For now, there were no major tangible breaks with Moscow from countries such as India and China that continue to fill the Kremlin’s coffers by purchasing Russian energy supplies. Whether Russia keeps getting that level of income could depend on whether European states that also still rely on Russia for energy can agree to price caps currently under discussion. Even if they do, that doesn’t mean major purchasers like in New Delhi or Beijing will go along.
That said, in the world of diplomacy, shifts in tone and talk are often critical steps toward more serious moves, including reducing economic ties, officials and analysts said.
“I think there has been tremendous progress,” said Jonathan Katz, a senior fellow with The German Marshall Fund of the United States. “It is incredibly hard to get countries even diplomatically to shift course, especially when they have direct interest, current or longstanding relations.”
Charles Kupchan, a former White House National Security Council official, pointed out that not only is Putin facing more global discontent, he’s facing growing anger at home over what he still calls a “special military operation.”
“More Russians are taking to the streets to protest the war — and leaving the country to avoid military service,” Kupchan said.
The United States, its European partners, as well as Ukraine itself, seized virtually every opportunity they could during UNGA to make the case that Ukraine was the right side in what Ukrainian President Volodymyr Zelenskyy described as a fight between “good and evil, light and dark.”
Ukraine was the primary focus of President Joe Biden’s UNGA speech, which he delivered hours after Putin unveiled his escalation plans. Secretary of State Antony Blinken raised Ukraine at every turn during an endless series of meetings with global counterparts, including China’s foreign minister. Blinken’s schedule remained punishing even after it was adjusted so Blinken could deal with the death of his 96-year-old father on Thursday. The U.S. ambassador to the United Nations, Linda Thomas-Greenfield, also was omnipresent throughout UNGA.
Lavrov had meetings, too, but — at least from what was publicly available — it was a relatively lean schedule. Those countries whose delegates at UNGA met with Lavrov were typically ones with poor U.S. relations, such as Cuba.
Lavrov also seemed intent on avoiding direct encounters with U.S. and Ukrainian counterparts. During a major U.N. Security Council meeting about Ukraine on Thursday, Lavrov came in only to deliver his remarks — which were defiant — and left quickly afterward. U.S. officials said it was just more evidence of growing Russian isolation.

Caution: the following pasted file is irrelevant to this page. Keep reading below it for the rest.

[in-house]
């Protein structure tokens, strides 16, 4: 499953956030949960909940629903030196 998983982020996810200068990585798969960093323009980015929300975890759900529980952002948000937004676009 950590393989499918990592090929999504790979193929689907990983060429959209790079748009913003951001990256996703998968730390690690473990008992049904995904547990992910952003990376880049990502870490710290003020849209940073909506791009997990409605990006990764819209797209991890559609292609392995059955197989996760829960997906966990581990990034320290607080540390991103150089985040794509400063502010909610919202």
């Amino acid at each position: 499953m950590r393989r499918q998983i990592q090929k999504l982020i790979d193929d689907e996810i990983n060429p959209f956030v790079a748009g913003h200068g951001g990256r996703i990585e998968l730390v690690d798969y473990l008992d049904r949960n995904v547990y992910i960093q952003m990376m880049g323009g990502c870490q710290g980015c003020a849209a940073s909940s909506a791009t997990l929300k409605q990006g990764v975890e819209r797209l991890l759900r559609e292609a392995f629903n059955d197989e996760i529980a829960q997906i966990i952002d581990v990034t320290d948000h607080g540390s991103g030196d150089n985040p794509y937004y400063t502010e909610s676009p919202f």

Another event that U.S. officials saw as a good omen was the overwhelming vote by U.N. member states in favor of letting Zelenskyy address UNGA via a video recording. The rules usually require that a world leader appear in person to speak. If they don’t appear, their foreign ministers may speak, though after heads of state.
Dan Baer, a former U.S. ambassador to the Organization for Security and Cooperation in Europe, said the Biden team was smart to spend much of its time at UNGA focusing on transnational issues. For instance, the United States hosted a conference on global food security on the sidelines of UNGA and announced billions of dollars in new U.S. funding to help resolve the crisis.
“This was not a ‘you’re either with us or against us’ approach,” said Baer, now with the Carnegie Endowment for International Peace. “It was a ‘we’re concerned about the repercussions on the global system — tell us what you’re seeing’ approach.”
Of course, one of the lingering frustrations about this past week was with the United Nations itself.
The world body, especially the U.N. Security Council, is not living up to its promise of serving as a forum to resolve global disputes. Russia’s role as a veto-wielding permanent member of the Security Council has made that body increasingly irrelevant, a fact hard to escape when Putin rattles the proceedings by announcing he’s escalating the war in Ukraine.
“When a permanent member of the Security Council takes the opportunity to double-down on violating the U.N. Charter during the General Assembly with what feels like impunity, I would not say this strengthens the U.N.’s effectiveness,” said Heather Conley, president of the German Marshall Fund of the United States. “It reinforces its weakness as an enforcement body.”